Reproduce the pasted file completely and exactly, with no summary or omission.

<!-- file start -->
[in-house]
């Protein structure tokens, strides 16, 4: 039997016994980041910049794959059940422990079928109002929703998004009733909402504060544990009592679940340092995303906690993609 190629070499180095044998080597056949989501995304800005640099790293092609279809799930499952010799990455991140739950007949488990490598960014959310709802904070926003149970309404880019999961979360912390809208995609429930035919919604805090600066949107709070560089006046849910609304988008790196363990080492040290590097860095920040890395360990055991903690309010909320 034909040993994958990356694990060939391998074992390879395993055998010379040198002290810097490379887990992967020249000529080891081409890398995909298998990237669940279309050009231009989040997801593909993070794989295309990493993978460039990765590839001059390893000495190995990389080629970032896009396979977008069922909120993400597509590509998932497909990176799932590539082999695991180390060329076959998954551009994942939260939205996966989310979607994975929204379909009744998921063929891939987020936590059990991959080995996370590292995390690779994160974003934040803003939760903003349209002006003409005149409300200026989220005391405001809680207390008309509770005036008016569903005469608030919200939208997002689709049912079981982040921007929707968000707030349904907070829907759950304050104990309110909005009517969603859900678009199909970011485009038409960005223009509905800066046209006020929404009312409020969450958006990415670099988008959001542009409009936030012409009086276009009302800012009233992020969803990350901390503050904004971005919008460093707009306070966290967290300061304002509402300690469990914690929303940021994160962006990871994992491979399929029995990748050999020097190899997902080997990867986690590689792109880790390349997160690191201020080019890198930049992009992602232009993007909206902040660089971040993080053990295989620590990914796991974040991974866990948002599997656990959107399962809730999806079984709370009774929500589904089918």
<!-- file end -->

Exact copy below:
[in-house]
């Protein structure tokens, strides 16, 4: 039997016994980041910049794959059940422990079928109002929703998004009733909402504060544990009592679940340092995303906690993609 190629070499180095044998080597056949989501995304800005640099790293092609279809799930499952010799990455991140739950007949488990490598960014959310709802904070926003149970309404880019999961979360912390809208995609429930035919919604805090600066949107709070560089006046849910609304988008790196363990080492040290590097860095920040890395360990055991903690309010909320 034909040993994958990356694990060939391998074992390879395993055998010379040198002290810097490379887990992967020249000529080891081409890398995909298998990237669940279309050009231009989040997801593909993070794989295309990493993978460039990765590839001059390893000495190995990389080629970032896009396979977008069922909120993400597509590509998932497909990176799932590539082999695991180390060329076959998954551009994942939260939205996966989310979607994975929204379909009744998921063929891939987020936590059990991959080995996370590292995390690779994160974003934040803003939760903003349209002006003409005149409300200026989220005391405001809680207390008309509770005036008016569903005469608030919200939208997002689709049912079981982040921007929707968000707030349904907070829907759950304050104990309110909005009517969603859900678009199909970011485009038409960005223009509905800066046209006020929404009312409020969450958006990415670099988008959001542009409009936030012409009086276009009302800012009233992020969803990350901390503050904004971005919008460093707009306070966290967290300061304002509402300690469990914690929303940021994160962006990871994992491979399929029995990748050999020097190899997902080997990867986690590689792109880790390349997160690191201020080019890198930049992009992602232009993007909206902040660089971040993080053990295989620590990914796991974040991974866990948002599997656990959107399962809730999806079984709370009774929500589904089918």